During the five-mile (8km) ride we stop far more than necessary, dazzled by secluded coves and pint-sized islands, some of which are topped with tiny wooden houses or even saunas (Finnish sauna culture is a very welcome import from the mainland here). You could easily navigate most of Åland on two wheels, with a great network of bike paths and regular ferries connecting the main islands.
On the sunniest day of our trip, when the islands reach an unseasonably warm 19°C (66°F), we lace up our walking boots to hike around Bomarsund Hiking Path on the eastern side of Fasta Åland. It packs in plenty of scenery in a short 3.4-mile (5.5km) trail, but the star of the show is Bomarsund Fortress, a ruined 19th-century defensive structure built to protect the islands during the Crimean War.
Bomarsund Fortress (Igor Grochev/Shutterstock)
Later that evening, we make the most of the sunny weather and hop on a ferry to Föglö, a cluster of islands in the south which are home to just 550 people. With so few residents, businesses here have had to be extremely resourceful.
Enter Carslro Badhotell (whose name means 'spa hotel' in Swedish). Opened by Danish-Alandic couple Johanna and Ebbe in summer 2020, this hotel, restaurant, shop and spa is determined to put Föglö on the map.
It was something of a passion project for the couple, who left Copenhagen to pursue their dream of opening a guesthouse here. To uphold the heritage of the building, which dates to 1912, they’ve painstakingly renovated it with antique furniture, vintage wallpaper and even kept many of the original fittings.
Courtesy Carlsro Badhotell/Facebook
It feels like stepping into a life-sized dolls house, in the most joyous way imaginable. To add to the frozen-in-time illusion, Johanna, Ebbe and other staff members don vintage outfits every day.
And it’s not just a hotel – this enterprising young couple are set on turning Carlsro into a destination in its own right. With that in mind, they’ve built a gorgeous ocean-facing sauna, hot tub and jetty here.
All that might sound very grown-up. But for our group (of which I’m the youngest by a significant margin, at 25) the serenity of the sauna doesn’t last long. Once we’re sufficiently warmed through, we make a mad dash down the jetty and jump into the gasp-inducing Baltic Sea, egging each other on like school children.
A homegrown foodie scene
Mariehamn is the archipelago's culinary hub, and while there aren’t loads of restaurants to choose from, those that we do visit are high-calibre. The unfortunately-named (but brilliantly located) Åss Paviljongen is the best place to while away a long, lazy evening, with its gorgeous harbourside setting and menu showcasing fresh, local produce.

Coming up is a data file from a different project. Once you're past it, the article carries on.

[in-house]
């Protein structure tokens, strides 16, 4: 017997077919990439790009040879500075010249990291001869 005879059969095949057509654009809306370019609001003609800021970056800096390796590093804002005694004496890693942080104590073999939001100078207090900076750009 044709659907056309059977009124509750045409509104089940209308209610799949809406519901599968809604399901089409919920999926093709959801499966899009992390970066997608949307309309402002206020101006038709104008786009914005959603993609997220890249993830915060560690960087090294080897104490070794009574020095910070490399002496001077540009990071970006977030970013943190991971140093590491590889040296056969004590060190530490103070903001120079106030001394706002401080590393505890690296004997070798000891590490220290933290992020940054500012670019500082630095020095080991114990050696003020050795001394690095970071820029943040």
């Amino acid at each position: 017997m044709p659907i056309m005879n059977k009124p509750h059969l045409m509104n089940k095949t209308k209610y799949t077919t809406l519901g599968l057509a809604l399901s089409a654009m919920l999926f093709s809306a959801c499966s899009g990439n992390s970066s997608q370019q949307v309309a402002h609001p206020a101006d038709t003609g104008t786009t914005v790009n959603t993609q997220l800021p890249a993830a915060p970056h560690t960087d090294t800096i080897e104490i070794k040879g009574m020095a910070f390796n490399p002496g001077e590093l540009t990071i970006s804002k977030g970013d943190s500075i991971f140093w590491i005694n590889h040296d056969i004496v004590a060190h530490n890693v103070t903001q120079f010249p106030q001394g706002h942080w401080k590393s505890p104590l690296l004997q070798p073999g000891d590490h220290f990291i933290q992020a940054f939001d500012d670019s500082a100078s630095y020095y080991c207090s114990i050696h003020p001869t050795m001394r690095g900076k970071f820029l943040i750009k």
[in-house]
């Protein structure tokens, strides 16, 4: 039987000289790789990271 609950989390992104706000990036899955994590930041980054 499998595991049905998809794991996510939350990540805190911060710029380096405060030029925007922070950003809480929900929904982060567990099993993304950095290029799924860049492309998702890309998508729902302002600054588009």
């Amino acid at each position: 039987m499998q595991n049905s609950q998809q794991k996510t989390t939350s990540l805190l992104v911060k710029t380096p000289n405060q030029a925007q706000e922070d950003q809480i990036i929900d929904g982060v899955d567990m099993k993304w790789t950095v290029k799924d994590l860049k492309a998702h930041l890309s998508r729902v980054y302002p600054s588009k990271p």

On the other side of the city (which isn’t far), Brasserie Ångbåtsbryggan is a locals’ favourite, thanks to its airy, conservatory setting and the seemingly endless stream of seafood platters emerging from the kitchen. Meanwhile you’ll find Spanish-inspired tapas at Boquerian and a quaint coffee-and-cake spot at Cafe Viktor.
Courtesy Brasserie Angbatsbryggan/Facebook
We’re lucky enough to stop at Stallhagen Brewery during our trip, a microbrewery which produces the islands’ most popular beers. After a quick tour, we make the most of the brewery’s suntrap of a garden, enjoying a tasting flight of four beers: a light honey lager, an apricot-tinged golden ale, a malty dark ale and their popular Baltic Brew.
Courtesy Stallhagen Brewery/Facebook
If beer’s not your tipple of choice, head to Åland Distillery. This small-batch producer, located on the picturesque northern side of Fasta Åland, has jumped on the gin bandwagon and is putting its own spin on the spirit by infusing it with spices from the archipelago. Meanwhile nearby Smakbyn restaurant, run by the same owners (husband-and-wife team Jenny and Michael Björklund), is perfect for a light lunch.
Our island-hopping itinerary of boating, cycling, swimming and hiking (plus plenty of eating and drinking) is pretty tiring, so we’re grateful to have a base at the centrally-located Park Alandia Hotel in Mariehamn. Ideal for couples, families and anyone on a budget (rooms start from around £90 ($109) per night), this friendly neighbourhood hotel also holds a Green Key sustainability certification.
Courtesy Park Alandia Hotel/Facebook
It’s amazing what a busy few days outdoors can do. On the final night, despite my best intentions to catch up on some emails when I get back to my hotel room, my body has other ideas.
The Åland Island have me well and truly under their spell – within moments of hitting the pillow, I sink into the deepest, longest sleep I’ve had in a while.
And although I can't entirely remember what I dreamt about that night, I'm fairly sure at one point I was clipping along the ocean in a tiny boat, feeling the sea-spray on my face and the swell of waves beneath.
Fran was a guest of Visit Finland and Visit Åland. (For more information please head to visitfinland.com / visitaland.com) Fly with Finnair, with return flights London – Helsinki from £155 per person (Finnair.com).